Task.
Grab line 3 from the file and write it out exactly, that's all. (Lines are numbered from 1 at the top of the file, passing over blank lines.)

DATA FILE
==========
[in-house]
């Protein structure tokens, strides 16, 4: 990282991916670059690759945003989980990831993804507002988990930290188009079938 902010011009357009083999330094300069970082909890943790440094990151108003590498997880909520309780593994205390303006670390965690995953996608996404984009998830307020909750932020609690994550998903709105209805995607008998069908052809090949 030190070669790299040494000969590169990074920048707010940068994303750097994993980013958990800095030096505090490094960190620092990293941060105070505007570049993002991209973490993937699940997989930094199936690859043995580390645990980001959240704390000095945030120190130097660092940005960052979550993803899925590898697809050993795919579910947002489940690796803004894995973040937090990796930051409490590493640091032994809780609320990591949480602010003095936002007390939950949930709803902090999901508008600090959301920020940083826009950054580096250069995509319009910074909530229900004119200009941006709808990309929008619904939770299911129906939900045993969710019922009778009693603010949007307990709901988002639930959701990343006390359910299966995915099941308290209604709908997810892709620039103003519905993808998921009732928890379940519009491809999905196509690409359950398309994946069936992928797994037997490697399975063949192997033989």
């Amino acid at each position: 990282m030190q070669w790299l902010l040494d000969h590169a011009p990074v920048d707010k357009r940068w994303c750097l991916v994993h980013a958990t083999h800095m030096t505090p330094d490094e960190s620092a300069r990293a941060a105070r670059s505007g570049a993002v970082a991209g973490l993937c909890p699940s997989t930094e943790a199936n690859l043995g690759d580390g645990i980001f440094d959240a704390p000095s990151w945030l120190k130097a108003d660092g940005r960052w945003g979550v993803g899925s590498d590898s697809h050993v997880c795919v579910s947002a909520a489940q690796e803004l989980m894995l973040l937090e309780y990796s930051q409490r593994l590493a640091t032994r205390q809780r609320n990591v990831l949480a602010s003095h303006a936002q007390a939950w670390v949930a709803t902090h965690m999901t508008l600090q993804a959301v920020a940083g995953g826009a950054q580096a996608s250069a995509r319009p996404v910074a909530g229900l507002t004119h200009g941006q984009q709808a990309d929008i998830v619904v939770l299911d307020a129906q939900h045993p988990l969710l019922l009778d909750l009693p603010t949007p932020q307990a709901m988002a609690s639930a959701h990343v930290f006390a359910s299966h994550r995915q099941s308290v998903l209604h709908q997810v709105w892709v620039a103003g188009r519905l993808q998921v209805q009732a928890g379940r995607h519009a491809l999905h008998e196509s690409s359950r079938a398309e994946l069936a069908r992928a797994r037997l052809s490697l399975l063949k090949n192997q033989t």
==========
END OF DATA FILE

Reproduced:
């Amino acid at each position: 990282m030190q070669w790299l902010l040494d000969h590169a011009p990074v920048d707010k357009r940068w994303c750097l991916v994993h980013a958990t083999h800095m030096t505090p330094d490094e960190s620092a300069r990293a941060a105070r670059s505007g570049a993002v970082a991209g973490l993937c909890p699940s997989t930094e943790a199936n690859l043995g690759d580390g645990i980001f440094d959240a704390p000095s990151w945030l120190k130097a108003d660092g940005r960052w945003g979550v993803g899925s590498d590898s697809h050993v997880c795919v579910s947002a909520a489940q690796e803004l989980m894995l973040l937090e309780y990796s930051q409490r593994l590493a640091t032994r205390q809780r609320n990591v990831l949480a602010s003095h303006a936002q007390a939950w670390v949930a709803t902090h965690m999901t508008l600090q993804a959301v920020a940083g995953g826009a950054q580096a996608s250069a995509r319009p996404v910074a909530g229900l507002t004119h200009g941006q984009q709808a990309d929008i998830v619904v939770l299911d307020a129906q939900h045993p988990l969710l019922l009778d909750l009693p603010t949007p932020q307990a709901m988002a609690s639930a959701h990343v930290f006390a359910s299966h994550r995915q099941s308290v998903l209604h709908q997810v709105w892709v620039a103003g188009r519905l993808q998921v209805q009732a928890g379940r995607h519009a491809l999905h008998e196509s690409s359950r079938a398309e994946l069936a069908r992928a797994r037997l052809s490697l399975l063949k090949n192997q033989t």